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Nevada Economic Forum told state’s recovery depends on COVID vaccine, another stimulus round

Geoff Dornan

Nevada Appeal

CARSON CITY, Nev. — The state of Nevada’s Economic Forum was informed by experts Tuesday that General Fund revenues for the coming biennium depend completely on whether Congress approves another stimulus package — and how soon a coronavirus vaccine is available.

Russell Guindon, Principal Deputy Fiscal Analyst of the Legislative Counsel Bureau, said he and other economists expect a vaccine to be available in the first or early second quarter of 2021. He said they expect an additional stimulus early next year as well.

All the analysts who presented their projections Tuesday say both the vaccine and stimulus package are vital to Nevada’s continued recovery.

The five-member forum heard presentations on each of the seven major revenue streams from LCB Fiscal, the Governors Finance Office, Taxation, Gaming Control and the Department of Employment, Training and Rehabilitation, as well as Moody’s Analytics and a number of organizations including the Nevada Resort Association, Nevada Retail Association and Nevada Realtors Association.

The panel made no formal projections at this meeting; it will make projections on Dec. 3. Their projections must be used by the executive branch to develop the governor’s proposed General Fund budget for the coming biennium.

Dan White of Moody’s said a COVID-19 vaccine is critical to restoring visitors who come to the state by air.

“Air visitors spend a lot more money than those who drive in, especially the international visitors,” he said.

He and Virginia Valentine, head of the Nevada Resort Association, said air travel is also key to bringing back mid-week visitation that depends on conventions, entertainment events and trade shows.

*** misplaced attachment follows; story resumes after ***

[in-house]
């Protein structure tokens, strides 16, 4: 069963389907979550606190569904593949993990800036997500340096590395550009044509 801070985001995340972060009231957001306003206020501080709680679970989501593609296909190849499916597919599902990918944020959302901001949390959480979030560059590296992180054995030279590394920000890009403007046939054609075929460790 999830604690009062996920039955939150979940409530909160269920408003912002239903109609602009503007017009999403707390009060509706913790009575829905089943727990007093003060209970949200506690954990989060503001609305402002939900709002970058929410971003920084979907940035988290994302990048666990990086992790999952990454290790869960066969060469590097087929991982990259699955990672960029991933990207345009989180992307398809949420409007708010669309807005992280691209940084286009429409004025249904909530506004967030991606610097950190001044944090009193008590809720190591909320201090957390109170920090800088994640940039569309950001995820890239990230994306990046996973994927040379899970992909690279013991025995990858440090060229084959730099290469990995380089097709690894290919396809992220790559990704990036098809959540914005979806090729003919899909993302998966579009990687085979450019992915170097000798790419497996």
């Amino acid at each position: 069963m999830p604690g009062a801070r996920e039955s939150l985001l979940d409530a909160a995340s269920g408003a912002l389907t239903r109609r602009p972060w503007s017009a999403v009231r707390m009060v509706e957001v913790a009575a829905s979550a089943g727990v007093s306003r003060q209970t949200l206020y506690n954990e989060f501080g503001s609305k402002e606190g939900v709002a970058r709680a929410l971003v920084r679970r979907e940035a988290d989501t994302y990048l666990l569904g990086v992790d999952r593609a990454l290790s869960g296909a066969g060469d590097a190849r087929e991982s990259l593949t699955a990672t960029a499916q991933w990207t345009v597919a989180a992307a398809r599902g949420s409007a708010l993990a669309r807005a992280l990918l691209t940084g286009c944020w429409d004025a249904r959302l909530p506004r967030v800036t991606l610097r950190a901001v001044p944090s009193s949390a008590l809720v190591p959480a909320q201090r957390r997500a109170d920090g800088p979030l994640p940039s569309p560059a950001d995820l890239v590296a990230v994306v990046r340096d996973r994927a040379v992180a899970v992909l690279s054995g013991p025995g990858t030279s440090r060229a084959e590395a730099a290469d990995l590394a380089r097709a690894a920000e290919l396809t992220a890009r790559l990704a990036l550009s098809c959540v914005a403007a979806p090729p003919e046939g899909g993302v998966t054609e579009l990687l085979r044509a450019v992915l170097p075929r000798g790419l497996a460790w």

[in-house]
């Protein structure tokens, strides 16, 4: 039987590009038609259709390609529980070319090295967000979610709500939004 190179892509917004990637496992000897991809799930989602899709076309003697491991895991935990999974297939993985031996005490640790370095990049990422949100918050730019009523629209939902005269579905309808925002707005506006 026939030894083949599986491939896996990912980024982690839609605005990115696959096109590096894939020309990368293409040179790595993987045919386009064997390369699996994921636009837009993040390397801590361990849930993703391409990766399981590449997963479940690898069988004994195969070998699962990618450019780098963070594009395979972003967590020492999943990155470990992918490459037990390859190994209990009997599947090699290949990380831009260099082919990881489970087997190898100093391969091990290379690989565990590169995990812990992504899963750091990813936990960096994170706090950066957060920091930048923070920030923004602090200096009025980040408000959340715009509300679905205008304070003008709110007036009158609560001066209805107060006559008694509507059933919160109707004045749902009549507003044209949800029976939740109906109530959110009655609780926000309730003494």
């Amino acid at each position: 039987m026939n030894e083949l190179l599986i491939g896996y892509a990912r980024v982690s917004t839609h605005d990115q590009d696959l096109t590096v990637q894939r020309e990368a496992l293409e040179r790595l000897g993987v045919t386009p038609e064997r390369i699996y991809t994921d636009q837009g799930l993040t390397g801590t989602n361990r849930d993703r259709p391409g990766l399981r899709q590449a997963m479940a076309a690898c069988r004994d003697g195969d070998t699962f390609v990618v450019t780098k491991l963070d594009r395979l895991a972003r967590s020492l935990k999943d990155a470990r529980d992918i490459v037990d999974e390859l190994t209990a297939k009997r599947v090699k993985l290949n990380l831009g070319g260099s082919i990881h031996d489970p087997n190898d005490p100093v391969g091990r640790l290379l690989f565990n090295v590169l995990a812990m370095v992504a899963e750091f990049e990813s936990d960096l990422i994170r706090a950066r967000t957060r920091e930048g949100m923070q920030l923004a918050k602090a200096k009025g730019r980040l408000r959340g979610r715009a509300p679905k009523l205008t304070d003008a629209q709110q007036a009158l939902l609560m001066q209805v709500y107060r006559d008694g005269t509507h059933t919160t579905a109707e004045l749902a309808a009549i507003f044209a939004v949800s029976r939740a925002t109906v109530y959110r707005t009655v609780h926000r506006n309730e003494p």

Valentine said without those visitors, some hotels in the south are only open on weekends because of the lack of business. She added there is demand for those things, but travel restrictions are not in Nevada’s control.

“Obviously a vaccine is a game-changer,” she said. “Large events, that is the key for bringing people back.”

“A lot of core industries in Nevada are designed around bringing large groups of people together,” White added.

Forum Chairman Craig Billings agreed. He pointed to the fact that gaming that relies on drive-in customers from around the west has rebounded very well since casinos reopened.

Mike Lawton of the Gaming Control Board amplified his comments, saying that segment of the gaming market — aided by stimulus money pumped into the economy and customers driving to the state — has several markets, including Washoe County, South Lake Tahoe and Carson City, actually ahead of where they were before the pandemic in September.

Guindon, Valentine and Lawton all said one major revenue source, the Live Entertainment Tax, has been all but wiped out because major shows and other events have been prohibited since the pandemic forced a shutdown.

Brian Wachter, representing the retail association, said the 8,600 businesses that qualify as retail badly need to be able to open up more, so a vaccine and stimulus money would help them get back on their feet.

Hayley Owens of the Taxation Department, Suzanna Powers of the budget office, Guindon and others all said they expect revenues to begin recovering in fiscal 2022 and increase significantly in 2023.